What is monetary policy?
These are the steps taken by a country’s central bank to influence the money supply to achieve long-term economic growth.
Monetary policy instruments include:
1. Open market operations – This is where they buy and sell government and treasury bonds with their member banks. This has an effect on the amounts of reserves in the banks.
2. Treasury reserve requirements – Where the central banks tell their member banks how much money they must have each night in their reserves.
3. Discount rates – This is how much the central bank charges member banks to borrow from its discount window. It raises the rates to reduce liquidity and lowers the rates to reverse it.
Monetary policy is determined by the correlation between a country’s economic interest rates, or the cost of borrowing, and the cumulative supply of money. Monetary policy utilizes various techniques to influence growth in the economy, inflation, currency exchange rates, and unemployment.
The roles of monetary policy
A monetary policy has several objectives to accomplish in the country’s economy. The main ones are:
- To enhance the sustainability of the Gross Domestic Product.
- To attain and maintain low unemployment rates among the citizens.
- To sustain predictable foreign exchange rates with other countries.
- To promote moderate and long-term interest rates in the economy.
Categories of Monetary policy
Expansionary policy, also known as loose policy, is a macroeconomic policy that aims to stimulate economic growth. The expansionary policy could either be monetary policy or fiscal policy, or a combination of both. Monetary policy relates to central banks’ efforts to achieve macroeconomic policy goals and objectives, whereas fiscal policy refers to the national government’s decisions on taxes and spending policies. It is a part of Keynesian economics’ overall policy prescription to be applied during economic downtimes and recessions to alleviate the downside of economic cycles.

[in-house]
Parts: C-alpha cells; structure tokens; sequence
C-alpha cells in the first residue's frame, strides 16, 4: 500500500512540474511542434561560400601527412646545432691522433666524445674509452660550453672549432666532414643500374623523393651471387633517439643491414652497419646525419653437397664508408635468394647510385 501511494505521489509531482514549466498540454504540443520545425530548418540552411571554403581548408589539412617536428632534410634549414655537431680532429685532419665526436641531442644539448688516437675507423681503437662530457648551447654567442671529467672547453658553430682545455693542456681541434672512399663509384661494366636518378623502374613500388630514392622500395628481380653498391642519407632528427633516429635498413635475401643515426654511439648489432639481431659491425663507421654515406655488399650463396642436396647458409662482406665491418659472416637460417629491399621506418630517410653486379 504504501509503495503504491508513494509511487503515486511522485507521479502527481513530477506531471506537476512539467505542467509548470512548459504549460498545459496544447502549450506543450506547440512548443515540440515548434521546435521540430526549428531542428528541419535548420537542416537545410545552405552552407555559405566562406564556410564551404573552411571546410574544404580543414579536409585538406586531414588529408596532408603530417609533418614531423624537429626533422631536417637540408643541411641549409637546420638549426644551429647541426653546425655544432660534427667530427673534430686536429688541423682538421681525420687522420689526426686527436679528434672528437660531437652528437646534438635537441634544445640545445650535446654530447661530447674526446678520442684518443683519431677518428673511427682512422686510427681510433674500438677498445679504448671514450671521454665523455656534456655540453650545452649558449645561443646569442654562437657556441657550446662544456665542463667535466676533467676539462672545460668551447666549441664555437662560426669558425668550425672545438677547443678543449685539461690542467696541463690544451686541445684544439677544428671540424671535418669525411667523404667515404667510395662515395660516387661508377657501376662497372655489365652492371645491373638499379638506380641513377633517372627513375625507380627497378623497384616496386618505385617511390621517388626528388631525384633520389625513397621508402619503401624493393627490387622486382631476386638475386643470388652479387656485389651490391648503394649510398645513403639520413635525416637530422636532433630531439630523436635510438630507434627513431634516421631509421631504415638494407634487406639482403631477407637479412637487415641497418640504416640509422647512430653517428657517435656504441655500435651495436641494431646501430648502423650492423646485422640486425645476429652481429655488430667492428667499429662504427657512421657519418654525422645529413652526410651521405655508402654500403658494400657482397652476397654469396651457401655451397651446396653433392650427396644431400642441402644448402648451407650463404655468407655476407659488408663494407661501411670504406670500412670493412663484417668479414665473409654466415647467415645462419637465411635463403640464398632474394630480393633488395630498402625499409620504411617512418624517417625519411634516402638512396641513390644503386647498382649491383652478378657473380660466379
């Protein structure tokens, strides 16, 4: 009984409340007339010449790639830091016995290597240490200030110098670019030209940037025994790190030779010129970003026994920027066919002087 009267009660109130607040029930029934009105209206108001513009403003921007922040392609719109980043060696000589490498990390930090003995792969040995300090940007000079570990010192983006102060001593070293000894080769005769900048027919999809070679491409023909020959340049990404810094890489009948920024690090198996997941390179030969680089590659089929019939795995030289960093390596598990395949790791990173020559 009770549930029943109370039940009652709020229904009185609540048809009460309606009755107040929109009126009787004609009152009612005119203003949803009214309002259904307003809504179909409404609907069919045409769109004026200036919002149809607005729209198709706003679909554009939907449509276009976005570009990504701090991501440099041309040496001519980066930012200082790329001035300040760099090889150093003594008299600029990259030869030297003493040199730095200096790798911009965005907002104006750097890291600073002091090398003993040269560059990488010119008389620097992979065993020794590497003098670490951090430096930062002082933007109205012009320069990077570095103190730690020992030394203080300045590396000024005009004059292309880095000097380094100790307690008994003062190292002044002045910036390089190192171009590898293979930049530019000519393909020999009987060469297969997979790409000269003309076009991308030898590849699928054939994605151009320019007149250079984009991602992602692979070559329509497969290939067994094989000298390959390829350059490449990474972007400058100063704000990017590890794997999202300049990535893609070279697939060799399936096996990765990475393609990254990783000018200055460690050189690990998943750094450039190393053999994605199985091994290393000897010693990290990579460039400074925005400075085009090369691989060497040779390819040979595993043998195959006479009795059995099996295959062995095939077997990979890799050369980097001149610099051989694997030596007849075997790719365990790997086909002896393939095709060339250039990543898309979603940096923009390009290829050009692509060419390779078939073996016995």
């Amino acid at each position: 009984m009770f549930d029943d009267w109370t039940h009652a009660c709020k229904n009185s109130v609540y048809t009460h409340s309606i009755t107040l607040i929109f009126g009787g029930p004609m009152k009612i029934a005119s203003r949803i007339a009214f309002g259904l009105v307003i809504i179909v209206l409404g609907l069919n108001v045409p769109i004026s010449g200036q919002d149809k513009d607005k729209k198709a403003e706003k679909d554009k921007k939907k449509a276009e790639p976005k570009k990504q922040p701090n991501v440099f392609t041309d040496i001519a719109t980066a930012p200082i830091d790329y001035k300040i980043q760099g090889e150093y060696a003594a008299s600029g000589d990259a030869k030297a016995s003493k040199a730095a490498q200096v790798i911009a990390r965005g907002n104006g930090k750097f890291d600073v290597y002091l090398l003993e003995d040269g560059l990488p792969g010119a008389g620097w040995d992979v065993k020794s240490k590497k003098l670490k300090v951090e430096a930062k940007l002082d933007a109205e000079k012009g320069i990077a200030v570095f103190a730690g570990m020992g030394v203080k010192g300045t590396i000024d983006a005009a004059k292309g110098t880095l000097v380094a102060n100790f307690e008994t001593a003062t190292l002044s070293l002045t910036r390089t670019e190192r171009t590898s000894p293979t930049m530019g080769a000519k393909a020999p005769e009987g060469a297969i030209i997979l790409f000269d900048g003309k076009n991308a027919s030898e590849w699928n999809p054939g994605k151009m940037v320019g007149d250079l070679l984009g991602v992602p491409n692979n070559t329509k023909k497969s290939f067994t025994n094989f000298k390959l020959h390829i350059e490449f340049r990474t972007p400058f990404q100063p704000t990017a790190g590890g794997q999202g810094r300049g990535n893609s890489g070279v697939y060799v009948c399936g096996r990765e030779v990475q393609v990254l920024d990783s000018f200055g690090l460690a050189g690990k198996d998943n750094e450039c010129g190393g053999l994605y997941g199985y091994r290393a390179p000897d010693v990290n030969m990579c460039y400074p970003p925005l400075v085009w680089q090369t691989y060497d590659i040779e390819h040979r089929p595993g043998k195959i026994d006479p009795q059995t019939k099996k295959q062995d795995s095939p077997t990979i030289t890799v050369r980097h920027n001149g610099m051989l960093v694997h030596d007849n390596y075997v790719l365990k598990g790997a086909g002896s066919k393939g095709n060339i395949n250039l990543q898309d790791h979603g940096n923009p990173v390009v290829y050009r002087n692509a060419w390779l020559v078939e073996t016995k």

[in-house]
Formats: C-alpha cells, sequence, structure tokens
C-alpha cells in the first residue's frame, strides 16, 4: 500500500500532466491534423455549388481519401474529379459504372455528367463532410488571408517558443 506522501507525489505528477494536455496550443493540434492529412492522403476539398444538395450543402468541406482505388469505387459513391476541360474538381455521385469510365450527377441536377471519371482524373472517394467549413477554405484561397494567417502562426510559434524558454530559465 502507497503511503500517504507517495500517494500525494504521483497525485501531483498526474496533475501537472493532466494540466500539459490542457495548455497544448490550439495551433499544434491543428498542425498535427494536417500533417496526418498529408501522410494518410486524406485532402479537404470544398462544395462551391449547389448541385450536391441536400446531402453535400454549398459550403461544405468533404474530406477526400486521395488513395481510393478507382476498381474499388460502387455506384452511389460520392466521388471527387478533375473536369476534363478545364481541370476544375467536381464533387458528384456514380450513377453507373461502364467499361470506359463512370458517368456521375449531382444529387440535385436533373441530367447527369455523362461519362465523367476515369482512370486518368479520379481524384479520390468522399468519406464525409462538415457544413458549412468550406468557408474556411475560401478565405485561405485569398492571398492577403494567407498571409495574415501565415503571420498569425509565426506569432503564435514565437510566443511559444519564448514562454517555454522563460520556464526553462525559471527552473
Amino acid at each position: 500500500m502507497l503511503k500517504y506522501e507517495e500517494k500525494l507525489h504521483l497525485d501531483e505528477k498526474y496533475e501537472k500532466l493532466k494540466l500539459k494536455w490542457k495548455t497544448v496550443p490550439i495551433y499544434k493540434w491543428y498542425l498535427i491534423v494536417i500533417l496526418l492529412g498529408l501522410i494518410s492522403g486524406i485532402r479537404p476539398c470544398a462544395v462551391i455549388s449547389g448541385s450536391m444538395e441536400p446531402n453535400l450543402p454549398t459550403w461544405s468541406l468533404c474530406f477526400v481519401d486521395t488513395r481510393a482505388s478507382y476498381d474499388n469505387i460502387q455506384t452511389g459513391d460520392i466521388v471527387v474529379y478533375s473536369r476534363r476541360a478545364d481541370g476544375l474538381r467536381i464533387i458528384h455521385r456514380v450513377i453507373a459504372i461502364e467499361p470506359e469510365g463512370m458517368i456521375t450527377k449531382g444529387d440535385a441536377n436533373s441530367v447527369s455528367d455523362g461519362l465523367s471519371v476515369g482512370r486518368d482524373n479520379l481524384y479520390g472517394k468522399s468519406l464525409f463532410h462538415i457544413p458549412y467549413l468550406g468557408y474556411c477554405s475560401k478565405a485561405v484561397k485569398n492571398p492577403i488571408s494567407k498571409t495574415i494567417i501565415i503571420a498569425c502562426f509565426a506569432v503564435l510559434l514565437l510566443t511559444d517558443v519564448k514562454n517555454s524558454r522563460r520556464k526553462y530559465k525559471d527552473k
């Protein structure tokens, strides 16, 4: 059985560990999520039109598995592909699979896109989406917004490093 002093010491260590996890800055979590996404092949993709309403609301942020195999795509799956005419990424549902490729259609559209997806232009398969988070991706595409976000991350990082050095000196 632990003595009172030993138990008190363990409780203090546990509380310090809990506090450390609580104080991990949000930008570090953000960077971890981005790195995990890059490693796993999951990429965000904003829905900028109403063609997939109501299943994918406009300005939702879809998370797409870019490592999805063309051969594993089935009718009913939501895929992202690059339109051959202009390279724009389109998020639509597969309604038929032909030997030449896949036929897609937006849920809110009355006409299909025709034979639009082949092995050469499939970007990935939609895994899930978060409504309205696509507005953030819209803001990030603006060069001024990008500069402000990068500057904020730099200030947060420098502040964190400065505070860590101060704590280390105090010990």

The expansionary policy works by quickly increasing the money supply or reducing short-term lending rates. Central banks implement it through open market operations, deposit requirements, and interest rate setting.
The disadvantage of expansionary policy
Despite its popularity, the expansionary policy could also result in considerable costs and risks, including macroeconomic, microeconomic, and political economy concerns. These include the uncertainty of deciding when to indulge in expansionary policy, how far to go, or when to stop. Excessive expansion can result in negative consequences such as rising inflation or even an overheated economy. Also, there is a delay from when a policy change is implemented and when it is felt in the economy.
Contractionary monetary policy refers to when a central bank utilizes its monetary policy tools to combat inflation. It is the bank’s method of slowing economic growth. Inflation indicates an overheated economy. Since it restricts money supply, it is also known as a restrictive monetary policy. To achieve this, the government raises the required reserves for banks, and as a result, banks have reduced lending power.
Contractionary policies are generally implemented during periods of high inflation or after rising speculation and capital expenditure fueled by previous expansionary policies.
Contractionary policy which restricts crowding out in capital markets could have a stimulating effect by increasing the private sector of the country.
The disadvantages of contractionary monetary policy
- The upsurge in unemployment is one undesirable consequence of a contractionary monetary policy. Businesses hire fewer people as a result of the slowing down of the economy and lower production. As a result, the economy’s rate of unemployment soars.
- If it is implemented too vigorously, contractionary monetary can result in an adverse situation like a depression.
Considerations for monetary policies
To put in place monetary policies, governments consider several factors such as:
- Short term interest rates
- Long term interest rates
- Exchange rates.
- Private sector vis a vis government savings and spending
- Large-scale international capital flows of money.
- Bonds and equities.